Paradise Returns


Mrs. Shoes replied to my email.  As I expected, MerryLegs was never a barn sour horse at his Canadian home.  She described how she gentled him by touching him all over with the whip and the rope.  This was excellent news.  Since I planned to do it, too, it would just be a review of something he already knew.  Evidently, everything I was experiencing was a new behavior, my theory was probably correct—and the good news—it isn’t very ingrained in his head.  Hopefully, it will not be that hard to change.


It was full steam ahead with my plan.


After doing some lounging in the indoor arena, I asked MerryLegs to stand.  No problem, there.  Next step—reviewing whip touches to prove to him that I had no plan of hurting or scaring him.  That went very smoothly.  He never flinched.


I then wanted to teach him to go forward to a hock tap.  I remembered that it took a long time for Cole to figure it out at first, so I was prepared.  I tapped and tapped and tapped and tapped.  It was getting really boring.  He finally took a step.  Click/treat/ repeat.  It took forever each time I tried.  I started to cheat, even though I knew it was wrong.  I gently pulled the lead rope and caused  him to take a step.  It worked.  It started to do it that way.  I would tap, and when that didn’t work, I would pull the rope.  He didn’t seem to get the hock part at all, but he was getting the lead rope, and that was a good thing. 


By now, I was totally bored, and he probably was, too.  I went on to the next step, even though I didn’t really have the first step.  I tapped his rump.  To my pleasure, he didn’t step backwards but forwards.  I had just read an article about clicker training that explained that when you ask a new thing with a different cue, a horse will often experiment with something similar to what he was just doing—most likely figuring it was working before, why not try it?  Since that is what I wanted, anyway, I was thrilled.  We practiced that a lot, of course.  Since it was working, neither one of us were bored.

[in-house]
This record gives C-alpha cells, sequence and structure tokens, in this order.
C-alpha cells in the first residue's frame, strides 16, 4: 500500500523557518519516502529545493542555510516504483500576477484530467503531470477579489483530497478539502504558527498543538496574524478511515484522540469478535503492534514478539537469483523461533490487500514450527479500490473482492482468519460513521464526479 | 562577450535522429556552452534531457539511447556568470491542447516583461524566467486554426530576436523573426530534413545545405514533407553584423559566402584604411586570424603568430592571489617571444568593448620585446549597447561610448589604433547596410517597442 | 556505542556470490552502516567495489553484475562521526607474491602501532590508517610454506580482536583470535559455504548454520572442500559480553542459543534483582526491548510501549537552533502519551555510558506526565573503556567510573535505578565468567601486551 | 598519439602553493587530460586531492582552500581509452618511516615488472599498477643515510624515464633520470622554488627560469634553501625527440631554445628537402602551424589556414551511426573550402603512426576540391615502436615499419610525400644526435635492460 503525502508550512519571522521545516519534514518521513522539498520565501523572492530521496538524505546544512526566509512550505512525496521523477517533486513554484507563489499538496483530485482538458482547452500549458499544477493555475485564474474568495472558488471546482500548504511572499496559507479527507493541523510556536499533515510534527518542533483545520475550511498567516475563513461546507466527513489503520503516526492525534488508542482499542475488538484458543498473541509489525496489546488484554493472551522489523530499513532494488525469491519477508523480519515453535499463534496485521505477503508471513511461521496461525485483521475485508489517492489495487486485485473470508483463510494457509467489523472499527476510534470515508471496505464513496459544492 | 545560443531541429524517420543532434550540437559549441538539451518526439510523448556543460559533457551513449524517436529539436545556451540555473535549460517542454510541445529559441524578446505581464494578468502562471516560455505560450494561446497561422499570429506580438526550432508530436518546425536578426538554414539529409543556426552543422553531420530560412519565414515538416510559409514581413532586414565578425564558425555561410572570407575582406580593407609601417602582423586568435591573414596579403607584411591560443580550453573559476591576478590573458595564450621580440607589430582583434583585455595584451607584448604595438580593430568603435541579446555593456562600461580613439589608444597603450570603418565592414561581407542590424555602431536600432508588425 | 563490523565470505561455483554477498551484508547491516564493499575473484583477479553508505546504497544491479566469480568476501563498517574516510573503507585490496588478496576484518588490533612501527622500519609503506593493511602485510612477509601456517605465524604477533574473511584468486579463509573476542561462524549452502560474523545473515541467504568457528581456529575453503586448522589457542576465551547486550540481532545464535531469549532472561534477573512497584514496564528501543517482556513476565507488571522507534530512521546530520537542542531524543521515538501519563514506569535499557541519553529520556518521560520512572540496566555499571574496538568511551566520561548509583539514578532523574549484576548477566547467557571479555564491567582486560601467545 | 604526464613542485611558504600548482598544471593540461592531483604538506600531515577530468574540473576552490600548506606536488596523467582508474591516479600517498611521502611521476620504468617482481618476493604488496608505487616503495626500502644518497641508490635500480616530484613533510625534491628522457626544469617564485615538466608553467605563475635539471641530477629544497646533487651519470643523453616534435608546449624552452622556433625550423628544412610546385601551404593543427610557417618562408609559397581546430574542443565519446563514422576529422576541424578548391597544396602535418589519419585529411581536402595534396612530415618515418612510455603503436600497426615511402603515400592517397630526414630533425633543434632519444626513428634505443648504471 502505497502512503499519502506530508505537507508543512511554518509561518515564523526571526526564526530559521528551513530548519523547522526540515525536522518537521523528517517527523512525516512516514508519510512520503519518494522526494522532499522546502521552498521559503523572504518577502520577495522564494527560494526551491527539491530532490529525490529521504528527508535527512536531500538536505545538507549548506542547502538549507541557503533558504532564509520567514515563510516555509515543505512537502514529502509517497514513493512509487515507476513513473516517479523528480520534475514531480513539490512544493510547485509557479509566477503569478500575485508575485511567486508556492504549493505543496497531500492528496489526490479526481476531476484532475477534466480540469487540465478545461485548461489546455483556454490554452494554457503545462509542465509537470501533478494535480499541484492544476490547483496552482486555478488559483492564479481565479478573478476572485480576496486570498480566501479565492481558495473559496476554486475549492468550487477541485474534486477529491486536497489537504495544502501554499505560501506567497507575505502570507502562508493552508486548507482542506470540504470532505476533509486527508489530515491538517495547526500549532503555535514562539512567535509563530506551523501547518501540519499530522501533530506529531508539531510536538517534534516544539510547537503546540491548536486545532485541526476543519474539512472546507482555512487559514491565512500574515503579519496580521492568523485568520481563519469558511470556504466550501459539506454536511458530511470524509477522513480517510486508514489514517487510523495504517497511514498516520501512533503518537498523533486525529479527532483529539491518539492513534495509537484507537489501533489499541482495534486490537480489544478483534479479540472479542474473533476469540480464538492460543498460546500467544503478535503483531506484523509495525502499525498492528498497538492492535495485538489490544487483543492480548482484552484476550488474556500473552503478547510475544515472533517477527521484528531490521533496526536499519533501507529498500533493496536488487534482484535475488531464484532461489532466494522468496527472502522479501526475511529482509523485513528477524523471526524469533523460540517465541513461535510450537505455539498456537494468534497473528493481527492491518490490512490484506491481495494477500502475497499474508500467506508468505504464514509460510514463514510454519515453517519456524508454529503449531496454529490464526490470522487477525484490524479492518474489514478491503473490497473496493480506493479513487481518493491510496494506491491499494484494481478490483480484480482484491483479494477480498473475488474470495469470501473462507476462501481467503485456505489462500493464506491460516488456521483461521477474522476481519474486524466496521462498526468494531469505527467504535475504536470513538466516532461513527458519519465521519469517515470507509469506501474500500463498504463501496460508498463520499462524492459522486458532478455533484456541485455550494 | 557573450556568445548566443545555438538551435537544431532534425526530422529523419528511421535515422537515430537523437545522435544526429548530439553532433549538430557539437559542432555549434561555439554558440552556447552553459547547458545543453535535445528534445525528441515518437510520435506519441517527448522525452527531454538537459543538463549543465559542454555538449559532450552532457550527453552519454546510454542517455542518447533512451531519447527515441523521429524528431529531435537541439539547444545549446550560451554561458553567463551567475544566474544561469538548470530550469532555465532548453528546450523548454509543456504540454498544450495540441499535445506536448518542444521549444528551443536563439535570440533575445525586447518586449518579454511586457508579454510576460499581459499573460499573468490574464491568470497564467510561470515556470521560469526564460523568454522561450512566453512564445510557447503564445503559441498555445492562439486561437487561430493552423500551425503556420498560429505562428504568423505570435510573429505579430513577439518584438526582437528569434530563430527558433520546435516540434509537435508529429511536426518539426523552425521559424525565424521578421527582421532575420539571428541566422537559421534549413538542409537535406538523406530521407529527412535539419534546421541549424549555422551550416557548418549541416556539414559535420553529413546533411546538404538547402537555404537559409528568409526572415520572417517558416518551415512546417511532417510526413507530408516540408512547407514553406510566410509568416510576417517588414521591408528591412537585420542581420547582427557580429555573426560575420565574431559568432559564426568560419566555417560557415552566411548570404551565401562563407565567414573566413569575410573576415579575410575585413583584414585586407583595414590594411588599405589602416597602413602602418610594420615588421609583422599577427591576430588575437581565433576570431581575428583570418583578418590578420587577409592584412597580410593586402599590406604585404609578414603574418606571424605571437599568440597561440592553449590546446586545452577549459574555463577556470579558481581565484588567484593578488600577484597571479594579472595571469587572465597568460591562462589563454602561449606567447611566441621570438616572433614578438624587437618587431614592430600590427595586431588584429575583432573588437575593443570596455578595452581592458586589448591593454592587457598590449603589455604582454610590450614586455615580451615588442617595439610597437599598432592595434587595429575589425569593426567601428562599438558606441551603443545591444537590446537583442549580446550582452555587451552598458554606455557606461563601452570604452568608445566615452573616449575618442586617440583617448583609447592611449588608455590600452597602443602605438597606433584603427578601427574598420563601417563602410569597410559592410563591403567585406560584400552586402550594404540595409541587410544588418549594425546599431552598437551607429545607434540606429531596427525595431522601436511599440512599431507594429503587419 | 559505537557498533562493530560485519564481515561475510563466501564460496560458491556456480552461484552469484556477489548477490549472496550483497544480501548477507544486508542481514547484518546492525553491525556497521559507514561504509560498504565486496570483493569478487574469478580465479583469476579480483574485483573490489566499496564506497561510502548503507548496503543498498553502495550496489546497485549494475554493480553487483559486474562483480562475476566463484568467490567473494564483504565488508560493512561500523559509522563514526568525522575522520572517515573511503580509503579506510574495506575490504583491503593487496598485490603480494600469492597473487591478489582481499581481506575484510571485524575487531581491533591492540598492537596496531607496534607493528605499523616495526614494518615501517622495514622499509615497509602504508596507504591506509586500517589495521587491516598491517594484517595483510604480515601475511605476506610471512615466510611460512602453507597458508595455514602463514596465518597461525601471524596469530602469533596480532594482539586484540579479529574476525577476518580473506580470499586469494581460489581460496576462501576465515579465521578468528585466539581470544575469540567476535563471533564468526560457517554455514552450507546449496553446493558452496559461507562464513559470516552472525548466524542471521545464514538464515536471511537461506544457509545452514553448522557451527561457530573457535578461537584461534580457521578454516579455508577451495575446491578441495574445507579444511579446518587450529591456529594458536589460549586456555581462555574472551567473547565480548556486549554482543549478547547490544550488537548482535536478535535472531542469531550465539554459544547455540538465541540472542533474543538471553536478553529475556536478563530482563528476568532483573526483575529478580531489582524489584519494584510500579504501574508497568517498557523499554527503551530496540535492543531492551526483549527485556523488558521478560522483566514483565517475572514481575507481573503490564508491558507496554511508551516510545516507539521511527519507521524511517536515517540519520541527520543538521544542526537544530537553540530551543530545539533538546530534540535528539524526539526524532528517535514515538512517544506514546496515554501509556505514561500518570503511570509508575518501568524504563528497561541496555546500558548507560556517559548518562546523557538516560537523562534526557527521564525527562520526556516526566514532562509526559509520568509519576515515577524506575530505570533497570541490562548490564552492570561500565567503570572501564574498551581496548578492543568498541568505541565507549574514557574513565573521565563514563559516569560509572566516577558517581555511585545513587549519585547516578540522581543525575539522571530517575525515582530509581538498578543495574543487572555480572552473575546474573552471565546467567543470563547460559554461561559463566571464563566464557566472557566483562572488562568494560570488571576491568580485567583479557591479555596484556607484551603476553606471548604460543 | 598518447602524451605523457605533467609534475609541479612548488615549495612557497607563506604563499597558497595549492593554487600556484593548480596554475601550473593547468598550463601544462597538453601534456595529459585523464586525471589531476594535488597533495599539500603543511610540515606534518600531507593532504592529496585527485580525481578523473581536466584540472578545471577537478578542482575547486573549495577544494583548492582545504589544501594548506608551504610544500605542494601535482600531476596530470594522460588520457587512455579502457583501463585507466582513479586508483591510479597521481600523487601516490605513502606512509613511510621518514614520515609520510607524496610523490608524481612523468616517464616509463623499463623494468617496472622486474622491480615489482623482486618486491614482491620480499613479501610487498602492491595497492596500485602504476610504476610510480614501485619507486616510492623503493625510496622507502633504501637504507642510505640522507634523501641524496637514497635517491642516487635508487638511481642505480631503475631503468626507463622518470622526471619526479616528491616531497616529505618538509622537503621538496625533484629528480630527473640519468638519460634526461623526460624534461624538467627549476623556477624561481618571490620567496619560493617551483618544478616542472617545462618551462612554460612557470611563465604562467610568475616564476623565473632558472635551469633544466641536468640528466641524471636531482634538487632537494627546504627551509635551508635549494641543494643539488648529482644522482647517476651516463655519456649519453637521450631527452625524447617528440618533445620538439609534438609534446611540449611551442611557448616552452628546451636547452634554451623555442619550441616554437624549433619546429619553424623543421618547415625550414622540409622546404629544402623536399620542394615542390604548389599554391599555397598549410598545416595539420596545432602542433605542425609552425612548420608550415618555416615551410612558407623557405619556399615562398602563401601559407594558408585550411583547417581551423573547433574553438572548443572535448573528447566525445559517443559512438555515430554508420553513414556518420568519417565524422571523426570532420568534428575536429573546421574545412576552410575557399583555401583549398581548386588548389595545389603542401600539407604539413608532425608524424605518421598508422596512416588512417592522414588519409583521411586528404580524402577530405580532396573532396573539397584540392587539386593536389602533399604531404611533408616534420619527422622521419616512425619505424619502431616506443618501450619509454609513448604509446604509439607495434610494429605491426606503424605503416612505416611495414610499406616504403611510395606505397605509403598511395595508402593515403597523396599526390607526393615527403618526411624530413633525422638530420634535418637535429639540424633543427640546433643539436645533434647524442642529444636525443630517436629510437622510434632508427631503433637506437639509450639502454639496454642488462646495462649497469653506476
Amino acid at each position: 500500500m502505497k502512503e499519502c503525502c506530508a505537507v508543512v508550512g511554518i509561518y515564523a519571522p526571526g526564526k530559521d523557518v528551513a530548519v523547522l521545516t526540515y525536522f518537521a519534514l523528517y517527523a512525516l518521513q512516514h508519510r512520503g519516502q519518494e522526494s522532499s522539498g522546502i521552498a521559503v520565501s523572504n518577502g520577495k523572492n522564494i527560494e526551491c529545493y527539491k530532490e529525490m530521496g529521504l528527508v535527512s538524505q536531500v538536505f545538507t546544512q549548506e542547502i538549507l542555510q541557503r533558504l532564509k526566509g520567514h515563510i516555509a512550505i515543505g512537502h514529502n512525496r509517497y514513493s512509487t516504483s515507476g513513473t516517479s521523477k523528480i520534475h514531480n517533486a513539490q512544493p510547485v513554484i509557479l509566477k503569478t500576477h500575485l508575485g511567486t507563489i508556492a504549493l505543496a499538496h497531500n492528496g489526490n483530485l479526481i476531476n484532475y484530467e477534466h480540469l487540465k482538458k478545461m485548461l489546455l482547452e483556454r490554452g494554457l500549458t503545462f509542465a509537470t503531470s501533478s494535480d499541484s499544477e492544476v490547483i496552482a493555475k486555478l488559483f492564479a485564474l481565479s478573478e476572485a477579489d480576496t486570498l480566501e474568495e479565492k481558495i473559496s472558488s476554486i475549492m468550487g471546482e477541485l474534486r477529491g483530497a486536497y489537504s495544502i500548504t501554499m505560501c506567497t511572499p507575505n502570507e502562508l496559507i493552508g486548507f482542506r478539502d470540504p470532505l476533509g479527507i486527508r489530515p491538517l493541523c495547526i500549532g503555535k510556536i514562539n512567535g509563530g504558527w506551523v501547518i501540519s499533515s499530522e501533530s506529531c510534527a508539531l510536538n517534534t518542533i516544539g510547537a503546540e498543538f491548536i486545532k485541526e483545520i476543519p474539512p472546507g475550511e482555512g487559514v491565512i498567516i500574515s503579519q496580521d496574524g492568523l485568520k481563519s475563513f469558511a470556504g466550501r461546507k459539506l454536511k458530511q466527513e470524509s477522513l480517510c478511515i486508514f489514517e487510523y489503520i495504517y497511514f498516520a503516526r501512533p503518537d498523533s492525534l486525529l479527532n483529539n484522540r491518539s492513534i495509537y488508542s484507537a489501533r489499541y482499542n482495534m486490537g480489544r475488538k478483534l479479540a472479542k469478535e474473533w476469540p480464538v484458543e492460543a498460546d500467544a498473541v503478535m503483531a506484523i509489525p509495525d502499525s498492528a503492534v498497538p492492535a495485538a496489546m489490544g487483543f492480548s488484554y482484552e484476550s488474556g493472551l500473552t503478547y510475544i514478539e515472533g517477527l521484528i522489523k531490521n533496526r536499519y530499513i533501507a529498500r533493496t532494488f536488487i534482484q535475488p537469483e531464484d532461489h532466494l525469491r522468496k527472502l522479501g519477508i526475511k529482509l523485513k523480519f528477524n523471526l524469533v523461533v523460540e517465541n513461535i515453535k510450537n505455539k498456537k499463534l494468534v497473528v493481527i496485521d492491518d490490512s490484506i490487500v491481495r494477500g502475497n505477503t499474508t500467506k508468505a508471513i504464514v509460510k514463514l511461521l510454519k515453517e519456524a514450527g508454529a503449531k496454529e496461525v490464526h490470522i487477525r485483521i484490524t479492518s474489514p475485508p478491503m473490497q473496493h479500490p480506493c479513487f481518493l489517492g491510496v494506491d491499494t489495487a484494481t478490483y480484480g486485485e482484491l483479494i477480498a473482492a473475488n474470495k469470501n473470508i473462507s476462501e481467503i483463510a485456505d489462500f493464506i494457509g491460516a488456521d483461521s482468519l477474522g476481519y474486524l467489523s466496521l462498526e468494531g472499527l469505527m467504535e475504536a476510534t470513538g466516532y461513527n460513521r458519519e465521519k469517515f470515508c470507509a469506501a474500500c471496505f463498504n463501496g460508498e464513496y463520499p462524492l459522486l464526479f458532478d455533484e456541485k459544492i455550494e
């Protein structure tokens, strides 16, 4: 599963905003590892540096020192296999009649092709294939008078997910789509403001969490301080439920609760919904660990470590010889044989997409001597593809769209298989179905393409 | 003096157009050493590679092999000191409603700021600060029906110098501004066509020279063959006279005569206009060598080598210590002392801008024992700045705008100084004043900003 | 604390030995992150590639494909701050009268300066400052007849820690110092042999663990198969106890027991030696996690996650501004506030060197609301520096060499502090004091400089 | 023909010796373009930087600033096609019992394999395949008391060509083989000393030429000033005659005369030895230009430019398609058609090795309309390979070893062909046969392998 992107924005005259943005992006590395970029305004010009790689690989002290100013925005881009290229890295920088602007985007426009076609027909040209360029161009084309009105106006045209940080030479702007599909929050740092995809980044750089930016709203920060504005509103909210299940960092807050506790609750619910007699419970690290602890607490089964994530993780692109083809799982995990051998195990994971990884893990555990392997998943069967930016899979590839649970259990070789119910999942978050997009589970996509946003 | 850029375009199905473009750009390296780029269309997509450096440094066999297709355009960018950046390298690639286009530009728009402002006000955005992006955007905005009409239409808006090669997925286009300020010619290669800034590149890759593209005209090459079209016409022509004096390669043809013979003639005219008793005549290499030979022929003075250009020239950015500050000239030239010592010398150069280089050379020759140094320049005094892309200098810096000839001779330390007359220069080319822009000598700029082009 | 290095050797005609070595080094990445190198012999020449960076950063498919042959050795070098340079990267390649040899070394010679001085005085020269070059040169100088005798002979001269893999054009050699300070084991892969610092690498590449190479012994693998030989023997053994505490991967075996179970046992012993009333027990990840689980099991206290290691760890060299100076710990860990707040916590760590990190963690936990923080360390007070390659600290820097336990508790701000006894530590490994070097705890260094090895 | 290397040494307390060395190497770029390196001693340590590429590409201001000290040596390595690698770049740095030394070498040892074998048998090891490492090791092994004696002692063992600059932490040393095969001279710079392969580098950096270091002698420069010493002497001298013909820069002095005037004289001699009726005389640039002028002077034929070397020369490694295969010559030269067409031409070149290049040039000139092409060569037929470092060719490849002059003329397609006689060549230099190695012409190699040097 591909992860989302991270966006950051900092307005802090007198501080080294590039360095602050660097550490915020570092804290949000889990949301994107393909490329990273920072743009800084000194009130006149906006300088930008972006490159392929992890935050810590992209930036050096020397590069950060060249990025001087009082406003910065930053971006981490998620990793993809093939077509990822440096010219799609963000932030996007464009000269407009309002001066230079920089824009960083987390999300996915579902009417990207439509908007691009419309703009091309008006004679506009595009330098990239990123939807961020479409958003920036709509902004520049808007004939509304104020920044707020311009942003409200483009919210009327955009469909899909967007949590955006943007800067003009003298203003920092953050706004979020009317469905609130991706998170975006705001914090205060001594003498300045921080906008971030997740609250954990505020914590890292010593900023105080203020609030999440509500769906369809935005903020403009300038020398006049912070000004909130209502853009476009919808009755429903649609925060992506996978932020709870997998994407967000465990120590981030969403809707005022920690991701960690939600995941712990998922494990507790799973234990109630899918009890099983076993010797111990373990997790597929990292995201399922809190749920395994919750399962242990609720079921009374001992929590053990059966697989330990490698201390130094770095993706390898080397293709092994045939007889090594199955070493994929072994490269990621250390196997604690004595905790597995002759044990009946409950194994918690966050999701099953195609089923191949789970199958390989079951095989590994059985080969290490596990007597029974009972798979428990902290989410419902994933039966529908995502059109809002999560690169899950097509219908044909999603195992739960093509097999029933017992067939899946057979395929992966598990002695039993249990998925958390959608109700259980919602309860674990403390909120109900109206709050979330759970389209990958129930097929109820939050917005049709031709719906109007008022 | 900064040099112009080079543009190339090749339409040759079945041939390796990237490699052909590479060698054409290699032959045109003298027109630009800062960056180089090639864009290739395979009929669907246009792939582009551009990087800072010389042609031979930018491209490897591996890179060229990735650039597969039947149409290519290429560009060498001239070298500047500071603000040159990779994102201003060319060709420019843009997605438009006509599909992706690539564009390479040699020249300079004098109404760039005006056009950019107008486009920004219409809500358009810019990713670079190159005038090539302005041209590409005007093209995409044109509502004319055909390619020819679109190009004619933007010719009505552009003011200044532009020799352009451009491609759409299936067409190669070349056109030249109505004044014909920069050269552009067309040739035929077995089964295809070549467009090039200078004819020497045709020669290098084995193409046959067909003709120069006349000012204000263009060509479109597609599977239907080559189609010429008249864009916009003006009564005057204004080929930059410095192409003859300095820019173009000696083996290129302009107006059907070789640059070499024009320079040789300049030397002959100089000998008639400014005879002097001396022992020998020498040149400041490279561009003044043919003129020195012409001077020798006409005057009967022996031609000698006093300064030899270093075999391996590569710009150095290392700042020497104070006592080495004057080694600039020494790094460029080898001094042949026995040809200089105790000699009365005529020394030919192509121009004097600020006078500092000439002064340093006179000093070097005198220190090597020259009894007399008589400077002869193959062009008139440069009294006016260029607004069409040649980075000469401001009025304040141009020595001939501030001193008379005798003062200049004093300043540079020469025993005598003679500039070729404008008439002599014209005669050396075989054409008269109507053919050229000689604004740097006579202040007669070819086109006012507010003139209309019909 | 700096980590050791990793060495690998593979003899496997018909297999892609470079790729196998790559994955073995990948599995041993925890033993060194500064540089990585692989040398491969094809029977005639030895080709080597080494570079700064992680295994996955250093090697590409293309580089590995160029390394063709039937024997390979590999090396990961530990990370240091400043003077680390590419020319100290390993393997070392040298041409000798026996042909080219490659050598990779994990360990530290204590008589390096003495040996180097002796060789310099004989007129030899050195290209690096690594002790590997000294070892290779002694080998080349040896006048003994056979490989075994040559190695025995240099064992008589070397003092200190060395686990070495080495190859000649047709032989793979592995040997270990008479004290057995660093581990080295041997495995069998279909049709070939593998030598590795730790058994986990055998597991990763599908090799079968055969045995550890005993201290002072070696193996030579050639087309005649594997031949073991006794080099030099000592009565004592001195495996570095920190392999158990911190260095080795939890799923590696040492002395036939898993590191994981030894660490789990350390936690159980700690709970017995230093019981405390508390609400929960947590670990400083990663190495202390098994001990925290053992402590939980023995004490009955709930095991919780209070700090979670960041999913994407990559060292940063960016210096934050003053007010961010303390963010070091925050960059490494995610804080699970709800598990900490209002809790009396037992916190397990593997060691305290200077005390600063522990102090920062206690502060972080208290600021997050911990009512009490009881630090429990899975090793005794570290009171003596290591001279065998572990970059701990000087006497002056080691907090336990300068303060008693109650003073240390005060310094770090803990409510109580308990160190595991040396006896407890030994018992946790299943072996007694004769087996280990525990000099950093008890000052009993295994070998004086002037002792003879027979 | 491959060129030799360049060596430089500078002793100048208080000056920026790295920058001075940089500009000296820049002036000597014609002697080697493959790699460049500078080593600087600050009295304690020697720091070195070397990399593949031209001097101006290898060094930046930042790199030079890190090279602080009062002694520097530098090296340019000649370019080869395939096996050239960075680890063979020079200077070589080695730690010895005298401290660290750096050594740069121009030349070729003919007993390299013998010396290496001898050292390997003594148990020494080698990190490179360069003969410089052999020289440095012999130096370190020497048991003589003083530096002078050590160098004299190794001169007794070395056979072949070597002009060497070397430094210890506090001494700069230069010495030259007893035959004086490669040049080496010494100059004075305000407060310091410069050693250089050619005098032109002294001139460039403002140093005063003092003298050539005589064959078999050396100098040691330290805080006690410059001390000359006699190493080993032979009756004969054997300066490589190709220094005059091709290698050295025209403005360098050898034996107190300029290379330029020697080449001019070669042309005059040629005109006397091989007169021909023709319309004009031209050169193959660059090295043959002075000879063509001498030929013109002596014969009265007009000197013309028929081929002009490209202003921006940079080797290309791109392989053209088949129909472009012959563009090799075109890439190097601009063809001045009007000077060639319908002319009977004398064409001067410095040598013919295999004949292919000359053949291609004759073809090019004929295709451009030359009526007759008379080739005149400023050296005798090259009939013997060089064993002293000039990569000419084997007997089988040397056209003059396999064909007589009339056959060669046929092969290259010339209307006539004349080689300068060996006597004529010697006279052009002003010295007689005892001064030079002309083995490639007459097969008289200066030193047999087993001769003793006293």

I then headed outside.  He wasn’t too bad going out the arena door, but he did stall out.  I used my new technique, and it worked!  He wasn’t going  backwards.  I headed for the loop in the back of the property.  We did have some issues a few times where the old behavior returned, but when he was backing, I kept tapping.  When he went forwards, I stopped.  I think he was experimenting to see what would work.  I thought we would get to the loop, but he saw a pair of deer in that direction, and that totally put him off.  I wasn’t prepared for a fight—I never am.  I turned back to the barn, passed it up—and he marched right past and down the driveway—the place where I struggled so much the day before.  Wow!  I gave him a handful of treats at the street and brought him home.


The next day, I did the same.  This time, Ellen was with me.  The only time I had a really big problem where he protested about going forward was where the neighbor took down part of her fence to repair it; exposing some delicious-looking grass.  He said he wanted to explore the grass.  (Ellen said Ranger wanted to do exactly the same thing.)  The rest of the time, when he stopped on his own, he readily went forward with a whip tap.  We walked multiple trips on the loop and down the driveway to the street.


The following day, I had very few problems, whatsoever.  This time, we only did one lap on the loop and then headed down the driveway to the trail and headed down the hill.  The problems were minimal and he was simply perfect on the trail.


I think my theory was correct, and when I took the time to show him what I wanted, I was able to communicate with him rather than confuse him.  Once I took the confusion out of the way, he didn’t mind going outside.  Even if he stalled out, I was able to start him back up, but he was stalling out less and less. 


This was a very important lesson for me, and I think it will help me through all of his training.  Apparently, when MerryLegs is confused, he shuts down.  If I find him shutting down, it is a sign that he doesn’t understand.  Cole is so different.  If I confuse him, he starts guessing—usually ending up going sideways in various versions of sidepassing.  He makes it very obvious.  If I ask him for one thing and end up with a sidepass, it is evident he doesn’t understand.  MerryLegs isn’t a guesser—he is like a little child who just wants to take his toys and go home.  I need to keep him from getting to that point, but if he does end up there, I need to bring him back by explaining clearer.

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